Player Development

How Many Minutes Does a Youth Soccer Player Get in a Game?

Every soccer player wants to be on the field. But how many minutes should your son or daughter expect to play?

by David Lokshin

Father of Ethan. CEO & Founder of Trace Soccer.

Parents often ask, “How many minutes should my son or daughter expect to play in a game?” It’s a great question, and we have some answers.

Trace collects tons of youth soccer player data across all age groups and skill levels. One metric we track is minutes played. With tens of thousands of games, we have more than enough data to understand the average minutes played. Below is a chart with data from every 2004 girls team who Traced in the last 12 months. We’ll focus on the three groups outlined in the chart below, with a bit of an explanation on what minutes mean to players.

Minutes Played

Group A → About 40 minutes per game

Group A is the first large group of players that we see when moving left to right on the chart. At the 04 age group, 40 minutes is about half the game. What we see when we take a closer look at this age group, is that these players aren’t all starting the first or second half, so coaches are sequencing their playing time across the game, and getting their players a total that equals about half the game.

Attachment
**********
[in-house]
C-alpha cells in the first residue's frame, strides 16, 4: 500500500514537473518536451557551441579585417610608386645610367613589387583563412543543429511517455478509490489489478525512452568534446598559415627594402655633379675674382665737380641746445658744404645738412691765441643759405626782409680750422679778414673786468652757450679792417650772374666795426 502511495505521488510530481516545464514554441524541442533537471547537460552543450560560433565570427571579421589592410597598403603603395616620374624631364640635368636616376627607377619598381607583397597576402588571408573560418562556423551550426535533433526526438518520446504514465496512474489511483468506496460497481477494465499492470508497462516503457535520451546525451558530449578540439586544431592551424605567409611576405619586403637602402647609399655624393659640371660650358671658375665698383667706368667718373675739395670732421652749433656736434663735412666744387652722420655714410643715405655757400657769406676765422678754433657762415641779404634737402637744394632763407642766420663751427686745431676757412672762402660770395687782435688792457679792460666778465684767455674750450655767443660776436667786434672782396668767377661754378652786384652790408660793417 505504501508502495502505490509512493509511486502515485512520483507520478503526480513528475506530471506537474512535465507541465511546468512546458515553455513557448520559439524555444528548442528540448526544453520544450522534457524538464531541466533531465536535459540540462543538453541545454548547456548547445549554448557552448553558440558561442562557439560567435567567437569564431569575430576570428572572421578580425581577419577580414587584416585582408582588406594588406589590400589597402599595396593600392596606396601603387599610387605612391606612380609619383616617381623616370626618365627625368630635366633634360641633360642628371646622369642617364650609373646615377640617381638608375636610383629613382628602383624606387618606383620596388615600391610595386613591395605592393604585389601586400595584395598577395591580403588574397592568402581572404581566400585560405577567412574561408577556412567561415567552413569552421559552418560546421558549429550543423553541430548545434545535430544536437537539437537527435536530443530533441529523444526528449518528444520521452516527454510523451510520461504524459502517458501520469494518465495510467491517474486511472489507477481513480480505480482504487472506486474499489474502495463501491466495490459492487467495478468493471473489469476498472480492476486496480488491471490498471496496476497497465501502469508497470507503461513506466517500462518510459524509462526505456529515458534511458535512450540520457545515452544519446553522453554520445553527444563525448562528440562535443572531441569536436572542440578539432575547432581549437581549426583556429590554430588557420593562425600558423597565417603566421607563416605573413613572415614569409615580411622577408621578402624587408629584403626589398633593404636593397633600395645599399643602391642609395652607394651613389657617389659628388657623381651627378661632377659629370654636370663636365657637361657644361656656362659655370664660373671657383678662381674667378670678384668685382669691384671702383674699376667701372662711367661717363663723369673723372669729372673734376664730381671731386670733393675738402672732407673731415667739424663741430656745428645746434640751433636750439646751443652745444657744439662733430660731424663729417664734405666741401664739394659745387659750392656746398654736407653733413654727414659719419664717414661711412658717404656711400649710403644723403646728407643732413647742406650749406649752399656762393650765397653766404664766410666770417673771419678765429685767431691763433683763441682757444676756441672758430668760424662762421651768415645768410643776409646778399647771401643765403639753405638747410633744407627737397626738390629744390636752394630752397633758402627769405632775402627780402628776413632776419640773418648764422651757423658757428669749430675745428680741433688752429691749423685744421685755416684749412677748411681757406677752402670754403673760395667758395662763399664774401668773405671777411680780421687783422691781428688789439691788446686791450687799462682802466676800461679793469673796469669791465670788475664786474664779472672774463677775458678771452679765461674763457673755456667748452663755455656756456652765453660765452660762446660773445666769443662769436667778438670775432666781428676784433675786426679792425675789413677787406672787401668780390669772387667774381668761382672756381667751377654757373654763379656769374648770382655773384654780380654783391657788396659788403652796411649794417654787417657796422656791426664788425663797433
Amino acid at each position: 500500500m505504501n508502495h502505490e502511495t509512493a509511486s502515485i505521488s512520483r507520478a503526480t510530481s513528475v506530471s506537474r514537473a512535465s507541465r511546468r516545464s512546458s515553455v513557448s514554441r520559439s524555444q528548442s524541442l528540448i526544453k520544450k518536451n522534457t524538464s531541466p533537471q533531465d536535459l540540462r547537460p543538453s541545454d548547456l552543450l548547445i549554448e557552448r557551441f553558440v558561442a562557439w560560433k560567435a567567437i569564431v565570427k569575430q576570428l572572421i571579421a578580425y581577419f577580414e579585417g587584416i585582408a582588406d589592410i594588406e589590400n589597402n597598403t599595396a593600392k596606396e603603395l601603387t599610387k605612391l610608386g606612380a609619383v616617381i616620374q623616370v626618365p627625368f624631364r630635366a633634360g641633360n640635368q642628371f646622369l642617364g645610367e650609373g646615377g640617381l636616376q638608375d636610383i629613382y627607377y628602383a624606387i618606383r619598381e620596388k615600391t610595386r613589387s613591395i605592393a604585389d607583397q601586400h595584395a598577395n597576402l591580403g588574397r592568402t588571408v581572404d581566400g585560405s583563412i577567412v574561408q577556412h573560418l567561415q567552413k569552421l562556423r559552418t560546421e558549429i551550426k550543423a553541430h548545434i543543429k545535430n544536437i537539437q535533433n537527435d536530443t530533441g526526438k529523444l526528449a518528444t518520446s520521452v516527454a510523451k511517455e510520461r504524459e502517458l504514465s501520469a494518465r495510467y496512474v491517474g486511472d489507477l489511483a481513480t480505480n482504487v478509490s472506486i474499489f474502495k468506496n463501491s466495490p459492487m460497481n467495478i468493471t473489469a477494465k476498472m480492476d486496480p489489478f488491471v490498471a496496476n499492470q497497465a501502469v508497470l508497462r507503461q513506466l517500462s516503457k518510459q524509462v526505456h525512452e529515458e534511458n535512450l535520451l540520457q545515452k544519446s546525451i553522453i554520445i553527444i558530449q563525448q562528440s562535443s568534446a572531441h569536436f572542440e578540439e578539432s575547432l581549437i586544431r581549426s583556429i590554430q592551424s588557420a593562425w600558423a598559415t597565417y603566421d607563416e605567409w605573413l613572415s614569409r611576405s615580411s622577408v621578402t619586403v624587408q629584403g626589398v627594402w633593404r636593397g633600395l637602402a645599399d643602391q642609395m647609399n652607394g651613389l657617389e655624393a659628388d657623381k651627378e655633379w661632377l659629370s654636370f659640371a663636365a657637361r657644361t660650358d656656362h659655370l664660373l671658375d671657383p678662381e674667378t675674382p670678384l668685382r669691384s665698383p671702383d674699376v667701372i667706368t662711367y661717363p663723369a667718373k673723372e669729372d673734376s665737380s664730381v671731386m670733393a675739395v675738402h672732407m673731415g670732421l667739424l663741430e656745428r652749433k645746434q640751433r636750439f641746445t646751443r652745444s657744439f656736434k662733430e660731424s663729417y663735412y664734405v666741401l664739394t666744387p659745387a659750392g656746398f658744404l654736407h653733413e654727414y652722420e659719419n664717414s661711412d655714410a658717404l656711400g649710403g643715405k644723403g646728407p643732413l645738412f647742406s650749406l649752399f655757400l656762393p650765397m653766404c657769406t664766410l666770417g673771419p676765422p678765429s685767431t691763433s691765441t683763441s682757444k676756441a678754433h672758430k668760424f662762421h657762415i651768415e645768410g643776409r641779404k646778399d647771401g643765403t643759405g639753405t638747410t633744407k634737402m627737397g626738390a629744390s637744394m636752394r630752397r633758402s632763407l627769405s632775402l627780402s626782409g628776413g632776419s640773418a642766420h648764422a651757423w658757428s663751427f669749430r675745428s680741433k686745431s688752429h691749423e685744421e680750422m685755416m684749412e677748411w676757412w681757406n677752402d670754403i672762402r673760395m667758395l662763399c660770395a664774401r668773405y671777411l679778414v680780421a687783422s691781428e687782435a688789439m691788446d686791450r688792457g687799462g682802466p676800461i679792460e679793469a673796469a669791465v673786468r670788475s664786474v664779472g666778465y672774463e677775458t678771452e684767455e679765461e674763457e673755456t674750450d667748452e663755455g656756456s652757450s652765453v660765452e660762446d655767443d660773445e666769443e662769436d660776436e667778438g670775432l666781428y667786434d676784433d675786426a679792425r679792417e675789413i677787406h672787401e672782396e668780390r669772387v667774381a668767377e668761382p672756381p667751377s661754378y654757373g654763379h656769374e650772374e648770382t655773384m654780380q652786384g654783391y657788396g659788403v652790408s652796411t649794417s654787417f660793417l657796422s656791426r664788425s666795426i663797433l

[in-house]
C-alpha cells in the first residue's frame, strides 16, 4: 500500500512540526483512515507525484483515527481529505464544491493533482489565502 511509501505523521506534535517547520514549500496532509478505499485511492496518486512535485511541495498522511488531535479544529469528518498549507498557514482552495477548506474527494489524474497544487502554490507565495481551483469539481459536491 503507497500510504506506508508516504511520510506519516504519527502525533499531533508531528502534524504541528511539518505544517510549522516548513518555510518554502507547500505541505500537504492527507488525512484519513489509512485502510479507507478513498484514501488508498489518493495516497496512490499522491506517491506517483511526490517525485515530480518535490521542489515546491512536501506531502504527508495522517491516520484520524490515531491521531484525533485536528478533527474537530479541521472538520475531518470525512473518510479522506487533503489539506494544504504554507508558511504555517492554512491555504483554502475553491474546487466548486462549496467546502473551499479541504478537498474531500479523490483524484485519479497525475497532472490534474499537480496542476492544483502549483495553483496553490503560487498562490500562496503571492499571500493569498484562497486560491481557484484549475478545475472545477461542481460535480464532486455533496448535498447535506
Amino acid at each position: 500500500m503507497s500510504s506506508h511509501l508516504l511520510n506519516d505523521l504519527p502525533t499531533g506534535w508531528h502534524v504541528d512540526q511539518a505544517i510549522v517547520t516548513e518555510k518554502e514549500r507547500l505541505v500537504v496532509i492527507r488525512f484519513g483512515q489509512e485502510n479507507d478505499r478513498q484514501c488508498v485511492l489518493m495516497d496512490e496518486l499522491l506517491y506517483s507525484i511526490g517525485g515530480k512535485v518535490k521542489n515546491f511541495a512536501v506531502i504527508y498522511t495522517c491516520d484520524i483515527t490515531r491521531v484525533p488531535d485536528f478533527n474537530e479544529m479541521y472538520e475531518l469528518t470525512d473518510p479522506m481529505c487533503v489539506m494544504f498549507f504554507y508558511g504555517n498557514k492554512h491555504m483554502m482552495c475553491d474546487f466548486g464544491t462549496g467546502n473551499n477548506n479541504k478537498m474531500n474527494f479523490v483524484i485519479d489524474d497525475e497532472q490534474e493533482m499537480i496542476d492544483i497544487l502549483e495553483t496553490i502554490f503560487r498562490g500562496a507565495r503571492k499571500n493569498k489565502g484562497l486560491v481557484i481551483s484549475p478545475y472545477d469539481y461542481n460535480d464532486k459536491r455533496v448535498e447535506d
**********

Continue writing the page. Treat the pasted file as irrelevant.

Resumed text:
Group B → Between 55 and 65 minutes per game

Group B is the second bump. These are players who are playing ⅔ of the game. What’s interesting about these players is their stamina, many of them are showing signs of reduced performance (Stamina of 70 or below). What may be going on here is that the coach is seeing the player’s performance deteriorating, and pulling the player out for a substitution.

Ending Stamina for 55 through 65 minutes played

Group C → 80 minutes per game

The largest peak we see in the first graph are players who are playing the full game. And this makes sense. Playing the entire game means more than likely a player is one of the best on the team. They get the most consistent playing time, they’re more likely to show up and play more games as a result, and the cycle perpetuates. 

Some players will thrive in a group, and shouldn’t strive to join another. It might make more sense to invest in becoming more dominant in their current group, rather than advancing to more playing minutes. It’s important to know what their skillset is and how that aligns with the minutes they play. 

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